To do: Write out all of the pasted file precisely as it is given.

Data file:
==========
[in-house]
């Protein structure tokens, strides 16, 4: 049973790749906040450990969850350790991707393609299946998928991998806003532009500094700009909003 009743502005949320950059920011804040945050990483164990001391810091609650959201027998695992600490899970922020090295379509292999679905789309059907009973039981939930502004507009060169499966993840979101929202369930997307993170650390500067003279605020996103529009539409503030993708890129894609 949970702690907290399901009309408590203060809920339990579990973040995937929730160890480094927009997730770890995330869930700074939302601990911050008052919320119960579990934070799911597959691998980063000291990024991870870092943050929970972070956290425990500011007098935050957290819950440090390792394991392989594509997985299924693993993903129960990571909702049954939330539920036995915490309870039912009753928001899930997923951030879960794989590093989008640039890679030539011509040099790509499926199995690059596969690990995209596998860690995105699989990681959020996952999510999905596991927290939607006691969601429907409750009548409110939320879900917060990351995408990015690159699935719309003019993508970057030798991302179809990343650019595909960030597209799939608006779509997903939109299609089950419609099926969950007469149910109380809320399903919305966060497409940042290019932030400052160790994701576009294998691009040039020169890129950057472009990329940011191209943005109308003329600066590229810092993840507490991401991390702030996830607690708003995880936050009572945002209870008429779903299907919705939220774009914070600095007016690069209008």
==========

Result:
[in-house]
């Protein structure tokens, strides 16, 4: 049973790749906040450990969850350790991707393609299946998928991998806003532009500094700009909003 009743502005949320950059920011804040945050990483164990001391810091609650959201027998695992600490899970922020090295379509292999679905789309059907009973039981939930502004507009060169499966993840979101929202369930997307993170650390500067003279605020996103529009539409503030993708890129894609 949970702690907290399901009309408590203060809920339990579990973040995937929730160890480094927009997730770890995330869930700074939302601990911050008052919320119960579990934070799911597959691998980063000291990024991870870092943050929970972070956290425990500011007098935050957290819950440090390792394991392989594509997985299924693993993903129960990571909702049954939330539920036995915490309870039912009753928001899930997923951030879960794989590093989008640039890679030539011509040099790509499926199995690059596969690990995209596998860690995105699989990681959020996952999510999905596991927290939607006691969601429907409750009548409110939320879900917060990351995408990015690159699935719309003019993508970057030798991302179809990343650019595909960030597209799939608006779509997903939109299609089950419609099926969950007469149910109380809320399903919305966060497409940042290019932030400052160790994701576009294998691009040039020169890129950057472009990329940011191209943005109308003329600066590229810092993840507490991401991390702030996830607690708003995880936050009572945002209870008429779903299907919705939220774009914070600095007016690069209008």